Sierra Murset is traveling large swaths of the country this summer with her parents and five siblings in the family RV. Yet it’s been anything but a summer-vacation sightseeing tour.
“It’s all service,” Sierra, 15, said when her family pulled into the Gilead Ridge community in north Mecklenburg County on Tuesday afternoon.
The Mursets unloaded shovels and rakes, hedge trimmer, leaf blower and Squeegees and went to work at the home of the Dang family, who lost their son Carter, 3, to neuroblastoma this year.
The visit gave mom Ann Dang a chance to host a neighborhood bake sale at the community clubhouse Tuesday to raise money to fight pediatric cancers.
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“Working Across America,” the big lettering on the side of the Mursets’ RV says. “Kids doing jobs for charity.”
The Arizona family is making 25 stops in various states to do chores for families who have lost children to cancer and other diseases or whose kids are battling life-threatening afflictions. They raise money and awareness for such national charities as Cookies For Kids’ Cancer and the Leukemia & Lymphoma and National MPS societies. (MPS, or mucopolysaccharidoses, and related metabolic, genetic diseases are caused by the body’s inability to produce specific enzymes.)
They’ve appeared on the national “Fox News Rising” and “Good Morning America” shows.
Gregg Murset, 40, is a certified financial planner who said he hopes his children, ages 7 to 16, learn responsibility and the importance of serving those in need. He learned of the Dang family through Cookies For Kids’ Cancer.
Murset also developed the free MyJobChart.com app where parents can list chores and set up bank accounts for children and pay them a penny a point for completing a chore. The site generates revenue from banks with whom accounts are started.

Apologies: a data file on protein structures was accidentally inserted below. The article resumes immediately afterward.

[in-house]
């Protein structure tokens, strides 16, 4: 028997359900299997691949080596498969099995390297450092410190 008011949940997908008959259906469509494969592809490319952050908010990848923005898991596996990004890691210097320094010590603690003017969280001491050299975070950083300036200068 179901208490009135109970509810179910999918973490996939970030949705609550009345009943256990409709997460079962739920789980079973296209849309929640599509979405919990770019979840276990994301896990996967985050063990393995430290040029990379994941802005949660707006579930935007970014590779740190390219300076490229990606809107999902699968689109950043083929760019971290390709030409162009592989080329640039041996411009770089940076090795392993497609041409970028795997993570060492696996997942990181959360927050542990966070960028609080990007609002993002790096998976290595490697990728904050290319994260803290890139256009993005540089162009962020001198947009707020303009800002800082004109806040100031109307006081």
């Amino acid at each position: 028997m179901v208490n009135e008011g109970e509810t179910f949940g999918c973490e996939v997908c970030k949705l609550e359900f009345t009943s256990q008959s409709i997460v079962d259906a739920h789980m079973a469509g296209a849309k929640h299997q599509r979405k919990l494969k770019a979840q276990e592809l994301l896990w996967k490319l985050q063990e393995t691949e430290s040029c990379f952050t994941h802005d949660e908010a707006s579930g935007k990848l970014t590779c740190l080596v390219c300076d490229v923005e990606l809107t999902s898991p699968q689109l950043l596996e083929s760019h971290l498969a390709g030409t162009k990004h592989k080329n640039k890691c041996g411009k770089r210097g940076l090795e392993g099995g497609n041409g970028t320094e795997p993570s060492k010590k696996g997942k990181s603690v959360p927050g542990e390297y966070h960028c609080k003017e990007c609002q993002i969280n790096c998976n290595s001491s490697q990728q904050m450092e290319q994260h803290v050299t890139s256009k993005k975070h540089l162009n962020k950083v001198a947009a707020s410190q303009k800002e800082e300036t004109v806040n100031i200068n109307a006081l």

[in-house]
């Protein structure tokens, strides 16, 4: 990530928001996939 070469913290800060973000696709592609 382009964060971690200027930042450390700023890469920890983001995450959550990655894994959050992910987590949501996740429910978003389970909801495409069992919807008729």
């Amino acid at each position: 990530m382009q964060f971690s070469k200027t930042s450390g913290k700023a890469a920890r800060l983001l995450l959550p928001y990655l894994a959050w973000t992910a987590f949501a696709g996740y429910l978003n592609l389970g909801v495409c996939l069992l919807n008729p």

“Paper charts on the refrigerator are not cool anymore,” Murset said.
He started the site 3 1/2 years ago, and it now has 725,000 members.
The Mursets left their home in Phoenix on June 29 and return July 22, the day before school resumes there. They’ve stopped in such cities as Albuquerque, Denver and Detroit and next head to Atlanta.
They drove to North Carolina on Tuesday from Richmond, Va. Before heading to Huntersville, they did chores Tuesday morning at the home of a family in the Wake County community of Holly Springs.
“It think it’s so phenomenal that they take their pleasure time to do this,” Ann Klein of Holly Springs said.
Her 22-year-old daughter has an MPS-related condition, and Klein said she and her husband have had only two or three hours of sleep each night while caring for her.
“For this family to help us catch up was a really big deal,” Klein said.
In Huntersville, Adam Murset, 11, mowed the Dang family’s lawn. Spencer Murset, 9, washed windows and ran the leaf blower.
Sierra pulled weeds and did other gardening work. “It’s opened my eyes,” Sierra said of the tour, during which the only sightseeing has been at the White House.
“It’s really helped me to see how to help struggling families.”
It’s also convinced her to enter the field of medicine.